The Future of Water: Trends in Local Water Sustainability Practices
Thursday, November 12, 2015 : 3:30 PM
Gautier (Hyatt Regency Miami)
*Names in bold indicate Presenter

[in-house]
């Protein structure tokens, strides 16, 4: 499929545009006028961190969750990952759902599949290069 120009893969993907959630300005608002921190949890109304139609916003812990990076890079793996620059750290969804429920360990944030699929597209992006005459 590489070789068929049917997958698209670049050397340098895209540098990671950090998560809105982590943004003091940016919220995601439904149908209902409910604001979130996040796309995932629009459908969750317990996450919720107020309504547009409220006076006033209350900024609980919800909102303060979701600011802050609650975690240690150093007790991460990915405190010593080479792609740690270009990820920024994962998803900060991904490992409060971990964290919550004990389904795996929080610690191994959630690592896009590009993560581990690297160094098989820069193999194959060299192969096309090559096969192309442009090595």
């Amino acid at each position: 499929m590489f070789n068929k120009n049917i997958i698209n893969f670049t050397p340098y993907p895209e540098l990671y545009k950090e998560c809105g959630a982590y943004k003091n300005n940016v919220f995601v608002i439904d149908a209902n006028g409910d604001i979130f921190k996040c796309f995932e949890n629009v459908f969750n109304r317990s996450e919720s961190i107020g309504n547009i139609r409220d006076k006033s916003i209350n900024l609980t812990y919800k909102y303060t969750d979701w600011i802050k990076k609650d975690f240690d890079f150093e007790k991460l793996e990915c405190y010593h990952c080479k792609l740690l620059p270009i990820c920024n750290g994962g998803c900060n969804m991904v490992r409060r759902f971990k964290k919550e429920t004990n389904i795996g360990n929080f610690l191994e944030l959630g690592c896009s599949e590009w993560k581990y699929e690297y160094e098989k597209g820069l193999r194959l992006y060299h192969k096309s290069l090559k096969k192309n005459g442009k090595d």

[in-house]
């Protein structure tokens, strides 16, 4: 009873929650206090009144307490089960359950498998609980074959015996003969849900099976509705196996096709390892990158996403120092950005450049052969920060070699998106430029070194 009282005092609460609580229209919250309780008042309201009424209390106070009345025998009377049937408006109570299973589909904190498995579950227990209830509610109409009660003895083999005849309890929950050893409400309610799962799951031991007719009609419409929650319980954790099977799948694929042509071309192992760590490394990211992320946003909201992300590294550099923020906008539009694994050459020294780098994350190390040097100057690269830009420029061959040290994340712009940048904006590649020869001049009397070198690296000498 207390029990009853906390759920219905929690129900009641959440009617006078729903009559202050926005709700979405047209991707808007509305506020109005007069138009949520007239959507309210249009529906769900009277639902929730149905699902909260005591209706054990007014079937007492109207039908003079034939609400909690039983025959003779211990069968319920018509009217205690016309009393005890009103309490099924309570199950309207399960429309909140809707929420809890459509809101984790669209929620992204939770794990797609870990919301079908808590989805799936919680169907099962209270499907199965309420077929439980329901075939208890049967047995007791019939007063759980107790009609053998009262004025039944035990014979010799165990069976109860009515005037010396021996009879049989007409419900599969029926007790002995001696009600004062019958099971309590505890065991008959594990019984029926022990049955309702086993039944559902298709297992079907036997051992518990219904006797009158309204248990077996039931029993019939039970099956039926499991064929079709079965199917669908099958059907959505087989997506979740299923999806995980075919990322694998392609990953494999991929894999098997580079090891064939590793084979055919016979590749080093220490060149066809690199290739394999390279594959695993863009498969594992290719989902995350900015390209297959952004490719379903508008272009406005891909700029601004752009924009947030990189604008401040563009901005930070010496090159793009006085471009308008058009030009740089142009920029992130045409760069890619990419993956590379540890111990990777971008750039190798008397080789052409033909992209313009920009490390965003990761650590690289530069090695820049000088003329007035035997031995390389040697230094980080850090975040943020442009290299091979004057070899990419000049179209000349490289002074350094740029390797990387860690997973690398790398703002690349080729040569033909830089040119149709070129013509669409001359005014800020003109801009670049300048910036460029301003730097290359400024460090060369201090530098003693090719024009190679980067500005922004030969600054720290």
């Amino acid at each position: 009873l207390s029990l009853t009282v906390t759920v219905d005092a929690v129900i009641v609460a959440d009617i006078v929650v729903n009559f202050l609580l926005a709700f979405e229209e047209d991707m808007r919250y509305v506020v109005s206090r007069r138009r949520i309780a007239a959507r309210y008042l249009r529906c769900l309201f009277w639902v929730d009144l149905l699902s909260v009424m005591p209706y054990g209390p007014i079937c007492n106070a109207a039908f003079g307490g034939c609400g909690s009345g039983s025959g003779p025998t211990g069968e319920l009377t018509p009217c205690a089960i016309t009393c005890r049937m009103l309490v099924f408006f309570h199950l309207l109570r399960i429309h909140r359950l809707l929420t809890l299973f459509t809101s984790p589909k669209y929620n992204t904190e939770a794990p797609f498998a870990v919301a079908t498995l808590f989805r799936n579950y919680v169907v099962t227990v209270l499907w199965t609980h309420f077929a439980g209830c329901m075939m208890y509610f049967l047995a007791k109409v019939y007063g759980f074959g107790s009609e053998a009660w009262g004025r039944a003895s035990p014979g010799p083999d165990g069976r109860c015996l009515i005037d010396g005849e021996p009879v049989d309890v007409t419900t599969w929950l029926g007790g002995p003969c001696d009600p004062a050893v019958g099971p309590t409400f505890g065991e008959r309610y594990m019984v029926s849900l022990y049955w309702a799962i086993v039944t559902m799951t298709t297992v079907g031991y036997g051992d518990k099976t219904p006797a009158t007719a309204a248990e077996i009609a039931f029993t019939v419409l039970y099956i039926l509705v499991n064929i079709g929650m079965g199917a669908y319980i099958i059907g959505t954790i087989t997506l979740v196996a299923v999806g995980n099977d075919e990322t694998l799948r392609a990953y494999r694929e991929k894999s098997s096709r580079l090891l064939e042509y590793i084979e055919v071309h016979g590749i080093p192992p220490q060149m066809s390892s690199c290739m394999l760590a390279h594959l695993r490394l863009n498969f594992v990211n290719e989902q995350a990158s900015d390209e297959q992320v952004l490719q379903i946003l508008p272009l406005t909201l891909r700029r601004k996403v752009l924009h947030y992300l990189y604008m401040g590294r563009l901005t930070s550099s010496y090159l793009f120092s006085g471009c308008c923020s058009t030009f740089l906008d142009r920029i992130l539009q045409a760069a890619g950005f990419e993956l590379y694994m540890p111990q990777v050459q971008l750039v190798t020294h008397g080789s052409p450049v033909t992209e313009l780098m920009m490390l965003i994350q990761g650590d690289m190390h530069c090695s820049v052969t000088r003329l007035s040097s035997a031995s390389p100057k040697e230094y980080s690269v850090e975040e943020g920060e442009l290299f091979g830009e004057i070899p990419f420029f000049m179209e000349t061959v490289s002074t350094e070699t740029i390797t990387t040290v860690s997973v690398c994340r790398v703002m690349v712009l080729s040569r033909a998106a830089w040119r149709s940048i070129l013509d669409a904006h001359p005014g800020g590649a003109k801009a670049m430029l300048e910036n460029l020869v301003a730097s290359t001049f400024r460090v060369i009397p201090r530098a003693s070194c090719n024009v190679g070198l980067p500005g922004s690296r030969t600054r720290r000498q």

The need to implement sustainable development practices is becoming more and more important to ensure the continued social and economic success of most regions in the United States. Threats from increasing temperatures and erratic climate patterns stemming from climate change, as well as economic competition pressures from outside the United States require that public officials turn their focus to enhancing efficiency and natural resource protection. In fact, in many ways local governments are at the forefront of developing sustainable economic and development policy. Cities like Austin, Denver, Portland, and Seattle have established progressive, future-oriented development policies that will allow them to grow in the most environmentally and socially responsible manner possible. However, as some scholars have found, most cities in the United States have not formed nor implemented comprehensive sustainability policies; they are ad hoc at best and do not include social equity in the sustainability equation (Saha and Paterson 2008). The impact of this haphazard and inconsistent implementation of sustainable practices has been enhanced by the extreme drought under which a large portion of the United States is suffering. Under these drought conditions, a number of natural resources are affected, the most critical of which is water. Water is necessary for both sustaining human activity, in general, and economic growth, specifically. Without a reliable source of water, human society cannot thrive and, in turn, economic development cannot prosper. This study, then, addresses the variation in the implementation of water conservation/sustainability practices in municipalities across the United States. More specifically, we hypothesize that four critical factors will affect the level to which municipalities conserve their water supplies. First, cities suffering under drought conditions will be more likely to implement conservation policy. Second, those cities whose leaders view environmental protection as a policy priority will be more likely to support increased water conservation. Third, cities operating under council-manager forms of government are more likely to adopt water sustainability practices than those using other forms of government. Fourth, those cities with greater financial resources will be more likely to support water conservation policies. We test these four hypotheses using an enhanced ICMA Local Government Sustainability Polices and Programs survey from 2010. Our initial findings from four logistic regression models and one ordered logistic regression model indicate that drought conditions, viewing the environment as a priority, and form of government influence how municipal leaders respond to questions concerning aquifer conservation, water reuse, limitations on impervious surfaces, and water price structures. Interestingly, financial resources do not seem to matter in water conservation decisions for local officials.